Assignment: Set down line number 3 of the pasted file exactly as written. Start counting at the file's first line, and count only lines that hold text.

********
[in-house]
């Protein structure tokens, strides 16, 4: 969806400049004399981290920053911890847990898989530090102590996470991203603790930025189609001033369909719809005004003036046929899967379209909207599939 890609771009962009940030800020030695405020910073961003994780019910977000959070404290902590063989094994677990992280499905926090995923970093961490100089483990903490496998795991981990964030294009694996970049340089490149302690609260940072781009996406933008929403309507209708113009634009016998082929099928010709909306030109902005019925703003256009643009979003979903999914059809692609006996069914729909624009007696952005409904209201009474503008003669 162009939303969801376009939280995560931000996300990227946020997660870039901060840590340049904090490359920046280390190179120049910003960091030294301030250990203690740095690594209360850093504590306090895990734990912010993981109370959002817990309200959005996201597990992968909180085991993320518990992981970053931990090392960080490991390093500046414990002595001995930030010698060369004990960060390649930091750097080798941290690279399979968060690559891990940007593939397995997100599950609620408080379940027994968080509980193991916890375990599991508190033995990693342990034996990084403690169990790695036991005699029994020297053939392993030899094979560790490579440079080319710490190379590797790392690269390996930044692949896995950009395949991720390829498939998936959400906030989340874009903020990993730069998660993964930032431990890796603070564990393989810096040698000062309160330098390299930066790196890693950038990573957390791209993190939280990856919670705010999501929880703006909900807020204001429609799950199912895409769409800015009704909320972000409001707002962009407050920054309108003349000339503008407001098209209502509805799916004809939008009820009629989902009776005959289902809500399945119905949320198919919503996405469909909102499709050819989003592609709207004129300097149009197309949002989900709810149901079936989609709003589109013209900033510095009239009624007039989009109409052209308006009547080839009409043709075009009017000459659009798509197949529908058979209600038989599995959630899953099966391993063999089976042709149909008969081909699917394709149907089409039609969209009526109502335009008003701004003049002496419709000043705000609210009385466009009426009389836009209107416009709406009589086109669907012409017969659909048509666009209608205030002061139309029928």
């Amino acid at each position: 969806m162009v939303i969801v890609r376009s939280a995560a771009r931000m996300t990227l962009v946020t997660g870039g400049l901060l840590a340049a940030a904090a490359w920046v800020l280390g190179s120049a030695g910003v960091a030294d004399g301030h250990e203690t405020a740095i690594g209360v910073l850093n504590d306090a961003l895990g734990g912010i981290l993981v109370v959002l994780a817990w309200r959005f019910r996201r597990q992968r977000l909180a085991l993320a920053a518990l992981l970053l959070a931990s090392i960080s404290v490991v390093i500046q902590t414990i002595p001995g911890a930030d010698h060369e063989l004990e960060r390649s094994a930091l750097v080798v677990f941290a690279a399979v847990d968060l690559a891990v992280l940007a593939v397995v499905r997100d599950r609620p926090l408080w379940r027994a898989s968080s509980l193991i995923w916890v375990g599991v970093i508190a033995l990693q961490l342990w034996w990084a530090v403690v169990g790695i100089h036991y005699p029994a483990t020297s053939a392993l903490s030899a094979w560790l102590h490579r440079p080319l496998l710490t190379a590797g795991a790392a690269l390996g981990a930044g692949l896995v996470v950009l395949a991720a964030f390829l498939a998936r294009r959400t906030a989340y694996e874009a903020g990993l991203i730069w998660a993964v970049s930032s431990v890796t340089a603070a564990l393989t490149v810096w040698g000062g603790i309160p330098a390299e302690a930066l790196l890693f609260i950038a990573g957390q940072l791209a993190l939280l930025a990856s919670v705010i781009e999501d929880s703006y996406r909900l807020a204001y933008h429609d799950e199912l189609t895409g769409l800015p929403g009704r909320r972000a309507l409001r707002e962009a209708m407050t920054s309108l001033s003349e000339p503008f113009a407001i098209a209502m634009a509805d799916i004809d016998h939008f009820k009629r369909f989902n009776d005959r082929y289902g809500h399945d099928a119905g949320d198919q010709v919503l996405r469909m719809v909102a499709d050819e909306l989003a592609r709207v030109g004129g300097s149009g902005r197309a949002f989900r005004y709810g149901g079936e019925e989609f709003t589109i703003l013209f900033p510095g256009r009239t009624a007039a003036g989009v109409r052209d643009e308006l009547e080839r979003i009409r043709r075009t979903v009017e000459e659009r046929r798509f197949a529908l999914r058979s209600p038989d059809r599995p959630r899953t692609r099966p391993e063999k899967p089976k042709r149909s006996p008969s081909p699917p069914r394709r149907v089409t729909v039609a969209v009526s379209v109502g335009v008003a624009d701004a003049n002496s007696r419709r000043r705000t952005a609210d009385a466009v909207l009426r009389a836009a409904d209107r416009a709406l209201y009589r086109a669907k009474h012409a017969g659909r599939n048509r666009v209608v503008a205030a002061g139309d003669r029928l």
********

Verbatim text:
């Amino acid at each position: 969806m162009v939303i969801v890609r376009s939280a995560a771009r931000m996300t990227l962009v946020t997660g870039g400049l901060l840590a340049a940030a904090a490359w920046v800020l280390g190179s120049a030695g910003v960091a030294d004399g301030h250990e203690t405020a740095i690594g209360v910073l850093n504590d306090a961003l895990g734990g912010i981290l993981v109370v959002l994780a817990w309200r959005f019910r996201r597990q992968r977000l909180a085991l993320a920053a518990l992981l970053l959070a931990s090392i960080s404290v490991v390093i500046q902590t414990i002595p001995g911890a930030d010698h060369e063989l004990e960060r390649s094994a930091l750097v080798v677990f941290a690279a399979v847990d968060l690559a891990v992280l940007a593939v397995v499905r997100d599950r609620p926090l408080w379940r027994a898989s968080s509980l193991i995923w916890v375990g599991v970093i508190a033995l990693q961490l342990w034996w990084a530090v403690v169990g790695i100089h036991y005699p029994a483990t020297s053939a392993l903490s030899a094979w560790l102590h490579r440079p080319l496998l710490t190379a590797g795991a790392a690269l390996g981990a930044g692949l896995v996470v950009l395949a991720a964030f390829l498939a998936r294009r959400t906030a989340y694996e874009a903020g990993l991203i730069w998660a993964v970049s930032s431990v890796t340089a603070a564990l393989t490149v810096w040698g000062g603790i309160p330098a390299e302690a930066l790196l890693f609260i950038a990573g957390q940072l791209a993190l939280l930025a990856s919670v705010i781009e999501d929880s703006y996406r909900l807020a204001y933008h429609d799950e199912l189609t895409g769409l800015p929403g009704r909320r972000a309507l409001r707002e962009a209708m407050t920054s309108l001033s003349e000339p503008f113009a407001i098209a209502m634009a509805d799916i004809d016998h939008f009820k009629r369909f989902n009776d005959r082929y289902g809500h399945d099928a119905g949320d198919q010709v919503l996405r469909m719809v909102a499709d050819e909306l989003a592609r709207v030109g004129g300097s149009g902005r197309a949002f989900r005004y709810g149901g079936e019925e989609f709003t589109i703003l013209f900033p510095g256009r009239t009624a007039a003036g989009v109409r052209d643009e308006l009547e080839r979003i009409r043709r075009t979903v009017e000459e659009r046929r798509f197949a529908l999914r058979s209600p038989d059809r599995p959630r899953t692609r099966p391993e063999k899967p089976k042709r149909s006996p008969s081909p699917p069914r394709r149907v089409t729909v039609a969209v009526s379209v109502g335009v008003a624009d701004a003049n002496s007696r419709r000043r705000t952005a609210d009385a466009v909207l009426r009389a836009a409904d209107r416009a709406l209201y009589r086109a669907k009474h012409a017969g659909r599939n048509r666009v209608v503008a205030a002061g139309d003669r029928l």